An article by Olivia Judson in the May 4, 2010 New York Times notes another fascinating angle to the placebo phenomenon: "Placebo treatments are more powerful if your doctor believes in them. They are also more powerful if the doctor tells you so. In one study, for example, patients who had just come out of surgery were given a saline infusion, and — whenever they asked for it — the pain killer buprenorphine. However, some patients were told the saline infusion was a powerful painkiller, others that it might be one, while a third group wasn’t told anything. Over the course of three days, those in the “know-nothing” group asked for more buprenorphine than those in the “maybe” group, who in turn asked for more than those told they were getting a real drug."

As a former advertising executive, I have to believe that he doubling of the placebo effect’s power is directly attributable to the explosion of pharmaceutical advertising in the past decade.  We are now bombarded with messages that there are medications that can effectively treat literally hundreds of conditions, many of which the layperson was unaware until recently.  So now, when a participant in the placebo leg of a clinical trial is given a pill, it’s quite natural for that person to assume that it must be having SOME effect.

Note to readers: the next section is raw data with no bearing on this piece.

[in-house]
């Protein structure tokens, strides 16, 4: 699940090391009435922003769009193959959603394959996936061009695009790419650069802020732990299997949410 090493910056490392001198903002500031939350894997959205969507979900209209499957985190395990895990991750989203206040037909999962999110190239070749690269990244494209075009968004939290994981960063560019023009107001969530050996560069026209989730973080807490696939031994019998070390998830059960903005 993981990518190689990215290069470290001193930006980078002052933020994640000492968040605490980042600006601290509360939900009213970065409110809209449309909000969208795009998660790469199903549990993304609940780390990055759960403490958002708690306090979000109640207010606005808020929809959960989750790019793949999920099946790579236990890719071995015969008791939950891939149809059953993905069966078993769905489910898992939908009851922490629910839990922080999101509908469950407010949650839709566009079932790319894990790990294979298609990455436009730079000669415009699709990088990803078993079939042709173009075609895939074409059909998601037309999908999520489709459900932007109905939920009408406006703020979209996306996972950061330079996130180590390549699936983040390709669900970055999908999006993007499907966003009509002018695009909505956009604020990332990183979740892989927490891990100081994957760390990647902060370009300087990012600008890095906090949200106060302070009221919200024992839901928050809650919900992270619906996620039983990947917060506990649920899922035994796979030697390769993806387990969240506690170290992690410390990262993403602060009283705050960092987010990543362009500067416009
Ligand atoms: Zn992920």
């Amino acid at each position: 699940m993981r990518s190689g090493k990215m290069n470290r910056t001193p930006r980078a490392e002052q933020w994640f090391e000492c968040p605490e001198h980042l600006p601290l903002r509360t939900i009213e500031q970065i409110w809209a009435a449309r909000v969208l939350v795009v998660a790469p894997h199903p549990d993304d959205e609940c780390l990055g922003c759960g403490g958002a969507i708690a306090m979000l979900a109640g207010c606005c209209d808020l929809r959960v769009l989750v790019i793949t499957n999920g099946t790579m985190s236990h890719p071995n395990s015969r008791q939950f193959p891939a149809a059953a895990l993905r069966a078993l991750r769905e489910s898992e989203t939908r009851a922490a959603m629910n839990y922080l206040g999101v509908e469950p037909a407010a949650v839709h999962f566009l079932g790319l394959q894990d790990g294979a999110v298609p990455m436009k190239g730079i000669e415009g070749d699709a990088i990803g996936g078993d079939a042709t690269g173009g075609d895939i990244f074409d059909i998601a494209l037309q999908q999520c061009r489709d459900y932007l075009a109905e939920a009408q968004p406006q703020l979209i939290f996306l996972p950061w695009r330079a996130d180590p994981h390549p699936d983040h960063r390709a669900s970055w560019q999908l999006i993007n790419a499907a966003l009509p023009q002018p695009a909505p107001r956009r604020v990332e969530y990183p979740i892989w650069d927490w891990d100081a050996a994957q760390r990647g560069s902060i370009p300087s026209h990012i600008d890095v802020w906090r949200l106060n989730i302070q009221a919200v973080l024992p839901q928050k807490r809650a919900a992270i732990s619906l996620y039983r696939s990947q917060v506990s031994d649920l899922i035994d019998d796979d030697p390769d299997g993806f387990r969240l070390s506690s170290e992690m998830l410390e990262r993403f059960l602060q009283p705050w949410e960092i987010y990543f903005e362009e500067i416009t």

The relevant conclusion that emerges for me: Since how you THINK you should feel dictates at least to some degree how you actually DO feel, it’s worth investing time and energy in training one’s mind to think along more positive lines, and to be more careful in filtering out the unwanted messages of the culture we’re immersed in.  For ideas on how to train your mind to think more positively, see my article "Changing Your Reality" and my blog of January, 2010: "Choosing Your Thoughts".  As for filtering the unwanted messages, pay attention to how much “news” you’re ingesting, as well as to  how many commercials you’re watching.   Unfortunately, much of the “news” is focused on the negative (messages of attack by one party against another, and messages designed to engender a level of fear so that you will turn back to the news frequently to monitor the latest developments), and many of the commercial messages being broadcast are designed to heighten anxiety so that the advertiser’s product will be purchased as the solution to the anxiety-producing problem (notice how often the words “control” appear in ads). 

Be vigilant about what kind of thoughts you allow to be aimed at you, and about what kinds of thoughts you dwell on.  These thoughts have more power than you may realize!


Daily Preventive Care for Your Relationship